11% alcohol. Screw cap. $14.50 in a six at Dan’s.
Pick a number between 90 and 94 and hope sort of score.
Cabernet Franc from a modern producer who made wine still with a great sense of place. Sadly, Frédéric was killed in microlight plane crash last year. This was made, I think, just using stainless steel to ferment and rest, none of the dodgy old oak which can so often mar Loire red wine. Terrific freshness, there’s scents of crushed sweet green leaves, raspberries and sweet strawberry juice. So fresh, it seems like a season frozen in time. Only just medium bodied but rich in the mouth with loads of just ripe red fruit, focused well by mouthwatering acidity and a brush of just so skin tannin. Focus and precision. Lovely Loire.
12.5% alcohol. Cork. $32 from auction.
The Chablis from Laroche were always a very good and reliable choice but don’t seem as common on retail shelves these days. They also were among the first French producers to use screw caps. When this lonely bottle appeared on the auction website, a quick check confirmed the family connection to the Chablis producer. Happily for me, not many bids. Spotlessly clean but not sterile. Fragrant and flowery. Top note of dew fresh raspberries with wild strawberry and cranberry crisp harmonies. Succulent acidity and fine limestone tannin bring things to a long and refined close. Considering the theoretically humble appellation there’s quite a swell of just ripe fruit. Looks like it comes from a fancy Côte d’Or address.
12.5% but just so ripeness. Diam, nice. $36 at auction. Current vintage about $44 on the importer’s, Airioldi Wines, website.
Don’t often buy Tasmanian Riesling but when I do, I always think I should pay more attention. Longer days ripening and cooler places do seem to coax more flavour. Opening with some developed scents of green pineapple, touch of vanilla and sort of petrol but not quite the deep kerosene of sun burnt skins. Rich in extract and flavour in the mouth, limes, honey and more of those exotic developing tropicals. The sort of sliding weight Alsace seems to do. Ends well too. Sweetly ripe acidity and a lingering perfume. Maybe a smudge of residual sugar or just deep sweet fruit weight, not sure. There’s the trick.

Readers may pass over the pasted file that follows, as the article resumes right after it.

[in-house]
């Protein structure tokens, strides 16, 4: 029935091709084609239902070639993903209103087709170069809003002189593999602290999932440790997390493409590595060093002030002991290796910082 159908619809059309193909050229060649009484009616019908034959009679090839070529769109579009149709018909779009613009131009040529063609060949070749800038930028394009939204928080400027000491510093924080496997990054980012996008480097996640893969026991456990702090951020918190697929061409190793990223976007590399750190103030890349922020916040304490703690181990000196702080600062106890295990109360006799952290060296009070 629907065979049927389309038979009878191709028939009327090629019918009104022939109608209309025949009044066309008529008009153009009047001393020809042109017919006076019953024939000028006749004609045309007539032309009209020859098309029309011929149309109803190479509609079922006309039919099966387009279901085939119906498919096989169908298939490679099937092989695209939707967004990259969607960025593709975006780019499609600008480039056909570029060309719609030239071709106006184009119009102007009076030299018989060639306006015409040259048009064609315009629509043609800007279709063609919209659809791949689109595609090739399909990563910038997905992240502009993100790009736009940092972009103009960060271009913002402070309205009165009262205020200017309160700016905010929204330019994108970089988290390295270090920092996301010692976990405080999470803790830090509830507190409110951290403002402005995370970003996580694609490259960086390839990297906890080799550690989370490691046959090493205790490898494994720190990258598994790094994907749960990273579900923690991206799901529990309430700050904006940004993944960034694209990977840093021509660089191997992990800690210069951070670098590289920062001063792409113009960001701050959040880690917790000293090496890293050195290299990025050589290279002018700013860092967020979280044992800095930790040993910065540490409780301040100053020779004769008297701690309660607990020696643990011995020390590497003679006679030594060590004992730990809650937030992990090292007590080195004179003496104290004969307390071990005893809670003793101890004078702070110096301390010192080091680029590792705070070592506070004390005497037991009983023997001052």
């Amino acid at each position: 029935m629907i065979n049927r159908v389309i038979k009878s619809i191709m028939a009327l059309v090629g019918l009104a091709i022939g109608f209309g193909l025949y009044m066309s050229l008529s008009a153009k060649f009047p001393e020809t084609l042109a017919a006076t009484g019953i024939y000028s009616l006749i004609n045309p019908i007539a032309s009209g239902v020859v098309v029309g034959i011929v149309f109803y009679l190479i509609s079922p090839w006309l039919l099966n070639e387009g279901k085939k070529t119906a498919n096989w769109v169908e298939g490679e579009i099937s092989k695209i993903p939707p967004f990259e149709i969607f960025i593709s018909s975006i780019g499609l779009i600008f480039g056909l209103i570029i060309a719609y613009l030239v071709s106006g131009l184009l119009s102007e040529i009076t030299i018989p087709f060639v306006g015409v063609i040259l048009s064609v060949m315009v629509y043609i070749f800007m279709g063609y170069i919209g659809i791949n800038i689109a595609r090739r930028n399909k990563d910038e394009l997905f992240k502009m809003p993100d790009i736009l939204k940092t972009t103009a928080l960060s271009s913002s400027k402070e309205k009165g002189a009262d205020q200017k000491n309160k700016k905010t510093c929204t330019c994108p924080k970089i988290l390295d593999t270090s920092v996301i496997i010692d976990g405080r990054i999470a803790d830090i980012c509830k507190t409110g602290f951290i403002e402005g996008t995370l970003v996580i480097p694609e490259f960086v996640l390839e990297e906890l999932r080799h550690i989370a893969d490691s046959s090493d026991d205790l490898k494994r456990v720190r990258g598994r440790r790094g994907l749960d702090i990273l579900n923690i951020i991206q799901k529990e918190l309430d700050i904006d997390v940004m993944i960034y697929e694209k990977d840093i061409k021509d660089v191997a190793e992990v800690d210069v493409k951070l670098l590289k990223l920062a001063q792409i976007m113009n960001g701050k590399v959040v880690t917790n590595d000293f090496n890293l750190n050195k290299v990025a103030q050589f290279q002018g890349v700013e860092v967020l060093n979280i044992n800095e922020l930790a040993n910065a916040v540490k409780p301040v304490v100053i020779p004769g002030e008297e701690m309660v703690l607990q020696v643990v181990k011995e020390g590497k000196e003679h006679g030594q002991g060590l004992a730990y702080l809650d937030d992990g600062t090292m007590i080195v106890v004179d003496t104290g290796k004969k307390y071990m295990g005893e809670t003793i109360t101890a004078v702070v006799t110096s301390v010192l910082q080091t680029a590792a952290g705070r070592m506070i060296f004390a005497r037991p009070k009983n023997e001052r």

13% alcohol. Screw cap. $18.30 from auction, nicely done for once.
Having convinced myself 2018 Beaujolais is largely over ripe and far too chunky, I saw a Dan Murphy’s member’s special of $20 for what looked like a new vintage 2019 on the shelf and quickly grabbed one. Opened it and thought it good and fresh but very ripe, only to look at the label to realise I’d ended up with 2018. Attempting to objectively look at what’s poured, there is a dark, purple red colour more like N Rhône Syrah than BJ and lots of currant and plum. Ripe cherry flavour too with a follow up of fruit and nut chocolate. Glossy and sweet like something from a newer world. The richness cut by chunky ripe acid and dry grape skin tannin. Not the perfume, life and grace of cooler years but still delicious and proof of a site hanging on well in the heat. Must go back and find a 2019 with my reading glasses on.
13.5%. Cork. $20 bargain.
Thank goodness for Winefront. An Australian Cabernet for $12.95 would not normally rate high on the scale of potential buys but a good review and a discount at Dan Murphy’s which makes a mockery of the letters RRP and why not? Proper savoury and tart fruited Cabernet here. Opens a bit sweaty, clears to earth and gravel, black olive and iodine, leaf and tart red berries. Almost that come hither savoury invitation of dare you say, Bordeaux. Over three days it looks far more Australian, particularly Coonawarra as scents of minty Australian shrubbery and that distinct smoky salinity emerge. Shouldering their way through the savoury are just ripe red fruit and hints of black currant. Good even brush of ripe acid and sandy tannin. Yet more evidence of Wynns producing large amounts of commercially important wine that still resonate place and season. Might just have to upgrade to a bottle of the 2019 Black Label which would be the 34th vintage to find its way into my glass. Creak.
13.6% alcohol. Screw cap. $12.95.
91 points for me, 92 for the more accurate Winefront.